this is it, forever / Dennis Rosenfeld

Commissioned by ZERO1 with support from the James Irvine Foundation

Taking as a starting point the cliché phrase, “I wish this moment could last forever,” this project attempts to extend the fleeting into the infinite. A never-ending, non-linear sequence of figures begins to cross the frame of the camera, heading out to some unspecified, neverarriving event. The longer the viewer watches the screen, the denser and livelier the crowd becomes. Figures move across one screen and then into another, all moving purposefully in the same direction. However, when the screen is left unwatched, the crowds slowly thin out and dwindle away down to an empty street. The video then presents the sense of an almostnever- quite-arriving event – a perfect moment and a glimpse of eternity that holds together only as long as the viewer cares to keep watching.

While at first glance, this is it, forever, appears to be a standard, linear video piece, it actually works in quite a different fashion. First, it is a non-looping video of infinite duration – a custom built computer program is continuously jumping and blending between cuts to create something that has no recognizable beginning or end, and is slightly different every time it is viewed. Second, the video is aware of and reacts to the viewer’s presence. In fact, the content of the video is dependent on the presence of the viewer, and when the viewing space is empty, the video becomes a static shot of an empty street.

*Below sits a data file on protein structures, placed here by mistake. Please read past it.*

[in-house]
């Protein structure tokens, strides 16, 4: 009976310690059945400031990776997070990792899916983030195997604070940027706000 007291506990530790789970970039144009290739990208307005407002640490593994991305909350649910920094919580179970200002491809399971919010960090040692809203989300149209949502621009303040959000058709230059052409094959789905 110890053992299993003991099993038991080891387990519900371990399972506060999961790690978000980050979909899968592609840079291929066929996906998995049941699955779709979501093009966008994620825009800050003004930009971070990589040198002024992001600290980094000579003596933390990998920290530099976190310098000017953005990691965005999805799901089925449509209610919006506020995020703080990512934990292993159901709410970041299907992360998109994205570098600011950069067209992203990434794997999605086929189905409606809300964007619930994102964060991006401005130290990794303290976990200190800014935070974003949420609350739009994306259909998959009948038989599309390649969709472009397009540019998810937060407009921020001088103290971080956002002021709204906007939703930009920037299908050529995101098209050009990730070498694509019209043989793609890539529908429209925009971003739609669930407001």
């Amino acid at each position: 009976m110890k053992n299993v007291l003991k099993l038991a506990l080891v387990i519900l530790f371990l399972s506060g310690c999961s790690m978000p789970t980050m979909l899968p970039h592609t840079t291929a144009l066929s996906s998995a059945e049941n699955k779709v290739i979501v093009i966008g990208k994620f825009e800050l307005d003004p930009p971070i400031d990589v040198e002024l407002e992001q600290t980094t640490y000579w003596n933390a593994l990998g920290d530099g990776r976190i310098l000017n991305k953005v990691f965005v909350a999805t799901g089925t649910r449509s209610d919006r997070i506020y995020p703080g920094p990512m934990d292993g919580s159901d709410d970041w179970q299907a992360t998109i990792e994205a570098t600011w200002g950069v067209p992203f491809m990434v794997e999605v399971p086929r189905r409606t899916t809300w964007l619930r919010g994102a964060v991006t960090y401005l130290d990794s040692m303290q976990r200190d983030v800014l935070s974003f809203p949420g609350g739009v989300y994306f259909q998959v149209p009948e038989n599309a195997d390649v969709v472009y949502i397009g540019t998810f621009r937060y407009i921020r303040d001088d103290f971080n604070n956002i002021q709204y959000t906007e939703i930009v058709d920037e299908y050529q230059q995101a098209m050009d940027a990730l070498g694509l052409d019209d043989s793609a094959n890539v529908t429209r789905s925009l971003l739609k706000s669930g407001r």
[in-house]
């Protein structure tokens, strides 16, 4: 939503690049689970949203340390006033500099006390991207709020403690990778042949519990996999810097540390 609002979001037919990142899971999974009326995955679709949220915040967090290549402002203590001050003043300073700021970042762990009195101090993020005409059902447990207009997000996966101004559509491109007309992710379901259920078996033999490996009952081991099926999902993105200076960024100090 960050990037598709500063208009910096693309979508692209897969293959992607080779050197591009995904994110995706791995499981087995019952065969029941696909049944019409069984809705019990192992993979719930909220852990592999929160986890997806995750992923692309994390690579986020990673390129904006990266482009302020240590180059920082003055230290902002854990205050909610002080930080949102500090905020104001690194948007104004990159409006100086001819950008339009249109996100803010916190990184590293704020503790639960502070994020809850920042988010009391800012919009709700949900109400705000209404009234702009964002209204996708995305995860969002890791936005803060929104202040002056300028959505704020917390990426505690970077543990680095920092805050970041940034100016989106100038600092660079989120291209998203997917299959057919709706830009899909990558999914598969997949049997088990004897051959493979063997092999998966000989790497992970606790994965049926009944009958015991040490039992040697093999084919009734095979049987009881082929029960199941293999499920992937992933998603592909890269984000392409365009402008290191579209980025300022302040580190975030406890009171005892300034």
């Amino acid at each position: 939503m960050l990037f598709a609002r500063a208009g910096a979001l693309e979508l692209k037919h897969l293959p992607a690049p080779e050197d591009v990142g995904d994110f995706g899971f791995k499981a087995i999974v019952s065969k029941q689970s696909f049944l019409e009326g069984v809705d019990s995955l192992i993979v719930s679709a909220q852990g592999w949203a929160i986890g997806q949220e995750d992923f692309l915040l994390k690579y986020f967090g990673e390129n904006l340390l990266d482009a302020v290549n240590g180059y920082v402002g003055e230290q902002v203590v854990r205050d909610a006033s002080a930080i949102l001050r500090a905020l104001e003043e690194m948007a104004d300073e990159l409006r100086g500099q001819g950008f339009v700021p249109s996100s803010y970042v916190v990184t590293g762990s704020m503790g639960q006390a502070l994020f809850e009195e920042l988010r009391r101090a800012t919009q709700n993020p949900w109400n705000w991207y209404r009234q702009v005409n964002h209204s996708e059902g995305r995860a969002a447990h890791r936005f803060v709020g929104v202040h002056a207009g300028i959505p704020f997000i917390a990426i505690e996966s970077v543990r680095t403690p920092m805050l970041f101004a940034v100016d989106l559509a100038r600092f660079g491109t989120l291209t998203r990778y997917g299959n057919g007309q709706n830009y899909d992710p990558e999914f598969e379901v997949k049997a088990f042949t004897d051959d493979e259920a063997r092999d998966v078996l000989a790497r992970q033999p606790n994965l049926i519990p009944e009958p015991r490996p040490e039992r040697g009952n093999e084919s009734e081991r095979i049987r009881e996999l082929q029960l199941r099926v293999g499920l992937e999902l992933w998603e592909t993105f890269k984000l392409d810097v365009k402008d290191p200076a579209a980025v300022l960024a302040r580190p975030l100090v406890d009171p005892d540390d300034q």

September 14, 2012, 6:00pm - 12:00am
S. 1st Street (from San Carlos to Reed)
SoFA District, San Jose

Dennis Rosenfeld

lives and works in Los Angeles, CA and Vancouver, BC Canada

Bio

Dennis Rosenfeld is a Canadian artist and technology specialist currently living in Los Angeles. His work spans a range of media including painting, sculpture, photography, video, electronics, and software. He is currently a graduate student at the UCLA Design/Media Arts program. He has been involved in new media projects for galleries, institutions and festivals including recently co-produced new media experiences for the Surrey Art Gallery, Vancouver Art Gallery, 2010 Cultural Olympiad, and CAM Raleigh (North Carolina). Much of his work can be characterized by an interest in the social and cultural effects of technology, global mobility, and life in the 21st century.